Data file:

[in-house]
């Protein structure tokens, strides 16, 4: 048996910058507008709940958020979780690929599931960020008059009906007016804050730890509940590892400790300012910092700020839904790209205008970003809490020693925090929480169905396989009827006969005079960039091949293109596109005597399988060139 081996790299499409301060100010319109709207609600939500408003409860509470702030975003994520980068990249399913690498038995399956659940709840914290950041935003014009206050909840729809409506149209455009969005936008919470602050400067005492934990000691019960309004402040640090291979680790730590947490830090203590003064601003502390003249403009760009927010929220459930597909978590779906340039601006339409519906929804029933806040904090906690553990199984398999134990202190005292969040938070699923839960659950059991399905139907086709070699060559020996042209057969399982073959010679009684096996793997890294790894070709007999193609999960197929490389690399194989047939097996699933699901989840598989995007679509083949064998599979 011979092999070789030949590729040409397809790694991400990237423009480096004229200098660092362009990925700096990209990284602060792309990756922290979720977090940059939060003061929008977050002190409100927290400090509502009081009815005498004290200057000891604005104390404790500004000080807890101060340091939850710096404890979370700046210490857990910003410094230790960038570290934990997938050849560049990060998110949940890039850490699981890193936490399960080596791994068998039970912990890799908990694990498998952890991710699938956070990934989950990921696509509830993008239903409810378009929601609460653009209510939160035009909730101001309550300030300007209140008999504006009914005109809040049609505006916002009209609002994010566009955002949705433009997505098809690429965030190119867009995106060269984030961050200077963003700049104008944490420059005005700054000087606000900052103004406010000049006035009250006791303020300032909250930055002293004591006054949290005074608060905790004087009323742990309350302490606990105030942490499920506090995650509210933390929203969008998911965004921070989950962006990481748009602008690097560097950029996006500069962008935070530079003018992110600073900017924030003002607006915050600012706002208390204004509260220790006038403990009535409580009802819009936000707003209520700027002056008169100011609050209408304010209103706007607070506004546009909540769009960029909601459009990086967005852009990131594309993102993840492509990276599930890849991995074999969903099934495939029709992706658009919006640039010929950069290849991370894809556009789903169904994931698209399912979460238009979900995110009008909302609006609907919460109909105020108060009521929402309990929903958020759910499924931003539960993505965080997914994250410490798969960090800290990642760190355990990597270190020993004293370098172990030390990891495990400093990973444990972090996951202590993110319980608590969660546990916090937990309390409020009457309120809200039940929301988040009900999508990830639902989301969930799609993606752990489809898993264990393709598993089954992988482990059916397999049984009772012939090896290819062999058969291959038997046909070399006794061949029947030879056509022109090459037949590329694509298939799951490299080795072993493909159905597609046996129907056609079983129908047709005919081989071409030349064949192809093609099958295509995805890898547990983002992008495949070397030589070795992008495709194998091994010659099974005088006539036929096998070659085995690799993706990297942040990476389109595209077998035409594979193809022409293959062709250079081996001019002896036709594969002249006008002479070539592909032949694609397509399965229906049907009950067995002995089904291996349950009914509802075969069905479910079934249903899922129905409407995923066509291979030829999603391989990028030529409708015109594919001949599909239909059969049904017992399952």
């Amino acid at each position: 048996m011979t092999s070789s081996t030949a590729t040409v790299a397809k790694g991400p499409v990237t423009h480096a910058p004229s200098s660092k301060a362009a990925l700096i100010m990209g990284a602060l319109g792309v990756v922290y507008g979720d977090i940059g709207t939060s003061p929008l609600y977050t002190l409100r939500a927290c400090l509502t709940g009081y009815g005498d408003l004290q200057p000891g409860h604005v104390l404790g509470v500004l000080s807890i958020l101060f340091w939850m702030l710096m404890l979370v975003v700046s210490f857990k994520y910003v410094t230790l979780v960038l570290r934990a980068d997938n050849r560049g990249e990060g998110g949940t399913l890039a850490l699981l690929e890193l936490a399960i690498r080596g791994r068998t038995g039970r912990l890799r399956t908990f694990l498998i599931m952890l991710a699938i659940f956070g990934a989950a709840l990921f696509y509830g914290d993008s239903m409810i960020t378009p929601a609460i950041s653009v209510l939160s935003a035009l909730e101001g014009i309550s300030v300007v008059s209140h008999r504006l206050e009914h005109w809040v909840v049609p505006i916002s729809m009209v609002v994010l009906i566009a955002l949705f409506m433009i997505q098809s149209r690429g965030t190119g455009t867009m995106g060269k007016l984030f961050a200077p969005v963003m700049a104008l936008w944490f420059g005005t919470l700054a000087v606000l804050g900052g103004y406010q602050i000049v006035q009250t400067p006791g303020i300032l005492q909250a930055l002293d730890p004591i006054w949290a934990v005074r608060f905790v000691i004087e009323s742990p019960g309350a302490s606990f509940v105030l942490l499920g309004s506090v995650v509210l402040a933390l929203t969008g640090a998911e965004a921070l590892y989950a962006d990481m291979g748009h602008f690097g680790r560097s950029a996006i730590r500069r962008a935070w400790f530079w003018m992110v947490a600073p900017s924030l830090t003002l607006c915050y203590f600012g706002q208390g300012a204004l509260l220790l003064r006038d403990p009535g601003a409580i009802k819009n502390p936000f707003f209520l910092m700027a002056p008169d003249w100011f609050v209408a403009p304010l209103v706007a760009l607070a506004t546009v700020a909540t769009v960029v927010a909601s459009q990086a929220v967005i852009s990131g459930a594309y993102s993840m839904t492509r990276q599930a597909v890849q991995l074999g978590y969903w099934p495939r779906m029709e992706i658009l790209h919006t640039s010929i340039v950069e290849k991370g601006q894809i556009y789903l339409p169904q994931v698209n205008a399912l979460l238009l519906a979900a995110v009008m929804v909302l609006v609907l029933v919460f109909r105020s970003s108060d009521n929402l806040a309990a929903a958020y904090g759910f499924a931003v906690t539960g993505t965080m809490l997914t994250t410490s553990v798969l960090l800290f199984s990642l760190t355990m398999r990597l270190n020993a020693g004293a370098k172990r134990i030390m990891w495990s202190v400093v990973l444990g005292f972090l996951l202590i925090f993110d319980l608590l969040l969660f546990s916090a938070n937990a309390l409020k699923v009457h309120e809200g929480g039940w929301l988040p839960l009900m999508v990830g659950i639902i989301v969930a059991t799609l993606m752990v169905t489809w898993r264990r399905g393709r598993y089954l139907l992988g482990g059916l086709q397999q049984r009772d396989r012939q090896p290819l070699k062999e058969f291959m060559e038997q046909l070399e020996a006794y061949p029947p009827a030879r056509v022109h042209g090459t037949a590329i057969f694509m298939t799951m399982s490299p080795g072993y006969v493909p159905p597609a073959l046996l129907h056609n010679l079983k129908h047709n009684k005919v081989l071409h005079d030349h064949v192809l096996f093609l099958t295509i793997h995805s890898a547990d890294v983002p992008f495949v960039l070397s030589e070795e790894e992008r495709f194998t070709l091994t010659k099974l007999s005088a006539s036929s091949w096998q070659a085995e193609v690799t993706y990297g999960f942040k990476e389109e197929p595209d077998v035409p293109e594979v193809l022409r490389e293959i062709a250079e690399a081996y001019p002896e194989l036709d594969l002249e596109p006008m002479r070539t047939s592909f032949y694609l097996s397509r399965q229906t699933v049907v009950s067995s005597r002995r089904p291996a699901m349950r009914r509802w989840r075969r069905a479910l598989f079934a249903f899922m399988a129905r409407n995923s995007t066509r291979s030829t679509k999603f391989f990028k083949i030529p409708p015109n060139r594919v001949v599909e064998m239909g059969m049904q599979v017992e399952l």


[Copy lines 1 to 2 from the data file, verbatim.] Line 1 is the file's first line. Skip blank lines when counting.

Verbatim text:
[in-house]
């Protein structure tokens, strides 16, 4: 048996910058507008709940958020979780690929599931960020008059009906007016804050730890509940590892400790300012910092700020839904790209205008970003809490020693925090929480169905396989009827006969005079960039091949293109596109005597399988060139 081996790299499409301060100010319109709207609600939500408003409860509470702030975003994520980068990249399913690498038995399956659940709840914290950041935003014009206050909840729809409506149209455009969005936008919470602050400067005492934990000691019960309004402040640090291979680790730590947490830090203590003064601003502390003249403009760009927010929220459930597909978590779906340039601006339409519906929804029933806040904090906690553990199984398999134990202190005292969040938070699923839960659950059991399905139907086709070699060559020996042209057969399982073959010679009684096996793997890294790894070709007999193609999960197929490389690399194989047939097996699933699901989840598989995007679509083949064998599979 011979092999070789030949590729040409397809790694991400990237423009480096004229200098660092362009990925700096990209990284602060792309990756922290979720977090940059939060003061929008977050002190409100927290400090509502009081009815005498004290200057000891604005104390404790500004000080807890101060340091939850710096404890979370700046210490857990910003410094230790960038570290934990997938050849560049990060998110949940890039850490699981890193936490399960080596791994068998039970912990890799908990694990498998952890991710699938956070990934989950990921696509509830993008239903409810378009929601609460653009209510939160035009909730101001309550300030300007209140008999504006009914005109809040049609505006916002009209609002994010566009955002949705433009997505098809690429965030190119867009995106060269984030961050200077963003700049104008944490420059005005700054000087606000900052103004406010000049006035009250006791303020300032909250930055002293004591006054949290005074608060905790004087009323742990309350302490606990105030942490499920506090995650509210933390929203969008998911965004921070989950962006990481748009602008690097560097950029996006500069962008935070530079003018992110600073900017924030003002607006915050600012706002208390204004509260220790006038403990009535409580009802819009936000707003209520700027002056008169100011609050209408304010209103706007607070506004546009909540769009960029909601459009990086967005852009990131594309993102993840492509990276599930890849991995074999969903099934495939029709992706658009919006640039010929950069290849991370894809556009789903169904994931698209399912979460238009979900995110009008909302609006609907919460109909105020108060009521929402309990929903958020759910499924931003539960993505965080997914994250410490798969960090800290990642760190355990990597270190020993004293370098172990030390990891495990400093990973444990972090996951202590993110319980608590969660546990916090937990309390409020009457309120809200039940929301988040009900999508990830639902989301969930799609993606752990489809898993264990393709598993089954992988482990059916397999049984009772012939090896290819062999058969291959038997046909070399006794061949029947030879056509022109090459037949590329694509298939799951490299080795072993493909159905597609046996129907056609079983129908047709005919081989071409030349064949192809093609099958295509995805890898547990983002992008495949070397030589070795992008495709194998091994010659099974005088006539036929096998070659085995690799993706990297942040990476389109595209077998035409594979193809022409293959062709250079081996001019002896036709594969002249006008002479070539592909032949694609397509399965229906049907009950067995002995089904291996349950009914509802075969069905479910079934249903899922129905409407995923066509291979030829999603391989990028030529409708015109594919001949599909239909059969049904017992399952």